Share us on: By Jeremy Heallen
Law360, Houston (August 27, 2014, 4:55 PM ET) — Schlumberger Ltd. was ordered to pay $600,000 in attorneys’ fees and sanctions on Wednesday after a Texas judge threw out the majority of a lawsuit the company had filed accusing its former chief intellectual property lawyer of sharing trade secrets with Acacia Research Group.
Harris County District Judge R.K. Sandill dismissed causes of action for misappropriation of trade secrets, conversion, breach of fiduciary duty and violations of the Texas Theft Liability Act the oilfield giant was pursuing against Charlotte Rutherford. He also ordered Schlumberger to pay $350,000 in attorneys’ fees, as well as a $250,000 sanction under the Texas Citizens’ Participation Act that is believed to be the largest ever awarded under the act, an anti-SLAPP statute.
Schlumberger’s lawsuit against Rutherford is now reduced to a single breach of contract claim, which alleges that she violated a confidentiality agreement she had signed by refusing to turn over sensitive company data when she left to go to work for Acacia. But Judge Sandill’s order was a death blow to Schlumberger’s meatiest claims, which revolved around allegations that Rutherford had used her former employer’s confidential information to help Acacia launch a pair of patent infringement suits.
An attorney for Schlumberger did not immediately respond to a request for comment Wednesday. However, Craig Smyser of Smyser Kaplan & Veselka LLP told Judge Sandill during a recent hearing on Rutherford’s TCPA motion that the company would likely appeal any adverse decision.
Judge Sandill’s order comes about a week after Schlumberger filed an amended lawsuit, suggesting that Rutherford is behind at least two patent infringement suits filed against the oilfield services giant.
In an amended petition filed on Aug. 15, Schlumberger provided additional detail regarding its primary contention that after Rutherford took a job with Acacia, she advised the company to acquire a patent covering three-dimensional geological modeling that she allegedly had known her former employer could be sued for infringing.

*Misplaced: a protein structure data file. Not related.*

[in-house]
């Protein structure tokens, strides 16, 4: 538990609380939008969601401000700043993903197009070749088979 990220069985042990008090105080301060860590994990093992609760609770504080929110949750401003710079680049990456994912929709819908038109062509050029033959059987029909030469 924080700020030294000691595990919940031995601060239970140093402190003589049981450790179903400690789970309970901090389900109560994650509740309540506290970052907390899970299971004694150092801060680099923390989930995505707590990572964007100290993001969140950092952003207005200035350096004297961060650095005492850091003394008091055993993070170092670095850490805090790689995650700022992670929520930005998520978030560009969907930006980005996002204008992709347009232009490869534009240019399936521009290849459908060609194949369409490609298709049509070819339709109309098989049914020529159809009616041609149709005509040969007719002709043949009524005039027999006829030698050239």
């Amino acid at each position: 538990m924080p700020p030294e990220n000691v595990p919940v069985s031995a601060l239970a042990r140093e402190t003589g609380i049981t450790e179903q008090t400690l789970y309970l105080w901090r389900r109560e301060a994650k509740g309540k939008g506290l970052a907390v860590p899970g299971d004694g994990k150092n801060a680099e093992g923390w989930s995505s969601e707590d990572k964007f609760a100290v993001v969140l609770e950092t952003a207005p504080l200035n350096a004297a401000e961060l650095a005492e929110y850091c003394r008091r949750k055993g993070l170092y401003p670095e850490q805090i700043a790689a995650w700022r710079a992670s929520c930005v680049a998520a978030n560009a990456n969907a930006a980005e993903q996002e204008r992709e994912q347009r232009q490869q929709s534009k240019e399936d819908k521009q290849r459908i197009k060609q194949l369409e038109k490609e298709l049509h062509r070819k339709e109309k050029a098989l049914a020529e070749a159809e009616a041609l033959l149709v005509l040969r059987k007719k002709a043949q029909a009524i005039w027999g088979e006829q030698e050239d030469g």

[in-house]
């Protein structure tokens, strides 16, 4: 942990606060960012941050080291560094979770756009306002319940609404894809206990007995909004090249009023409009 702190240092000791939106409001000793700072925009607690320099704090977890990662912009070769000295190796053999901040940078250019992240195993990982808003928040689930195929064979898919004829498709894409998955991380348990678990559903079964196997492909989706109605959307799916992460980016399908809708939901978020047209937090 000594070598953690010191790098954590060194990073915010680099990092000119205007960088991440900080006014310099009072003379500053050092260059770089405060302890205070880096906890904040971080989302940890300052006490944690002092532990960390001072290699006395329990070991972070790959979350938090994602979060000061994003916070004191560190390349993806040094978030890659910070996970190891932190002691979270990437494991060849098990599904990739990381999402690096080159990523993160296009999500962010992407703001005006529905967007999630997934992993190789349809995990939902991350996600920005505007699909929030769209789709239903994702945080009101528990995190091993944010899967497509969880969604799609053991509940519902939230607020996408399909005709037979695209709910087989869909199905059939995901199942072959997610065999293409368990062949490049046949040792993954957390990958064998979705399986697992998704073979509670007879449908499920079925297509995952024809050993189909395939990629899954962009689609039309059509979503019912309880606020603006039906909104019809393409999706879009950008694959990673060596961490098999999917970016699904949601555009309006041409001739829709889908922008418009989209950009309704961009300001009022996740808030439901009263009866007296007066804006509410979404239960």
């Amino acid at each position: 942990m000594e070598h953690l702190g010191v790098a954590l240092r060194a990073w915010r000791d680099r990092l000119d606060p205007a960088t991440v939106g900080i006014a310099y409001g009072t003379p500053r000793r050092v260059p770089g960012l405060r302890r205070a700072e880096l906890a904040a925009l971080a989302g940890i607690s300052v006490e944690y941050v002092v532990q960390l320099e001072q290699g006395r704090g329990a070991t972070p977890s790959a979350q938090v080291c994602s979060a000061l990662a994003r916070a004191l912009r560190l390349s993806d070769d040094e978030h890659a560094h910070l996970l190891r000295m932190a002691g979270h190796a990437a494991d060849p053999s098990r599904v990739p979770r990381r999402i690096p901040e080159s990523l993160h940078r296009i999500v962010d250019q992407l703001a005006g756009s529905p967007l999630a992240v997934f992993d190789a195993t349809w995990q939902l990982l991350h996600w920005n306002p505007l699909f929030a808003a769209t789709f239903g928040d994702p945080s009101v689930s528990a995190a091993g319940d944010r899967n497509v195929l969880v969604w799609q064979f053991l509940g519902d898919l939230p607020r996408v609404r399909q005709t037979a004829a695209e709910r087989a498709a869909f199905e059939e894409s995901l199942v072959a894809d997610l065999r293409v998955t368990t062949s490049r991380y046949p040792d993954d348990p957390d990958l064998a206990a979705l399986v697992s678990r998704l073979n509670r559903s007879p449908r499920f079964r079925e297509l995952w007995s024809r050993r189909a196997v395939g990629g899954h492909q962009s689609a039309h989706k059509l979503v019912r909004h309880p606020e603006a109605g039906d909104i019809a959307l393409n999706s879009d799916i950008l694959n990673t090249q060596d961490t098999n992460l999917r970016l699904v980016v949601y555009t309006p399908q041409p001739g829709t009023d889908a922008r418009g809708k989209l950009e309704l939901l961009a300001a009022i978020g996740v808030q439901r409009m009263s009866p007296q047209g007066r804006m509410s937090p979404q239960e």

The filing also referred indirectly to a possible connection between Rutherford and a second infringement suit Acacia filed against Schlumberger over a piece of oilfield equipment used to separate precious drilling fluid from wellbore waste.
Rutherford’s attorneys have argued since the onset of the case that Schlumberger has been using the suit as an improper discovery tool and a way to gain leverage in the patent litigation. Judge Sandill has expressed agreement with that sentiment at times and said at an Aug. 14 hearing that he would likely dismiss at least some of the company’s claims against Rutherford.
Schlumberger launched the trade secrets suit in March, alleging Rutherford, who worked for the company from 2006 until May 2013 and had served as its director of intellectual property, “unlawfully appropriated, secured or stole” trade secrets before going to work for Acacia.
Schlumberger claims, among other things, that Rutherford used her knowledge of gaps in the company’s intellectual property to help Acacia identify patents it could acquire and then sue Schlumberger for infringing.
Schlumberger is represented by Craig Smyser and Land Murphy of Smyser Kaplan & Veselka LLP and by Maximilian A. Grant and Andrew Fossum of Latham & Watkins LLP.
Rutherford is represented by Joseph Y. Ahmad, Timothy C. Shelby and Adam Milasincic of Ahmad Zavitsanos Anaipakos Alavi & Mensing PC, Ashish Mahendru and Darren A. Braun of Mahendru PC and Richard B. Specter of Corbett Steelman & Specter.
The case is Schlumberger Ltd. v. Rutherford, case number 2014-13621, in the 127th Judicial District Court of Harris County, Texas.
—Editing by Christine Chun.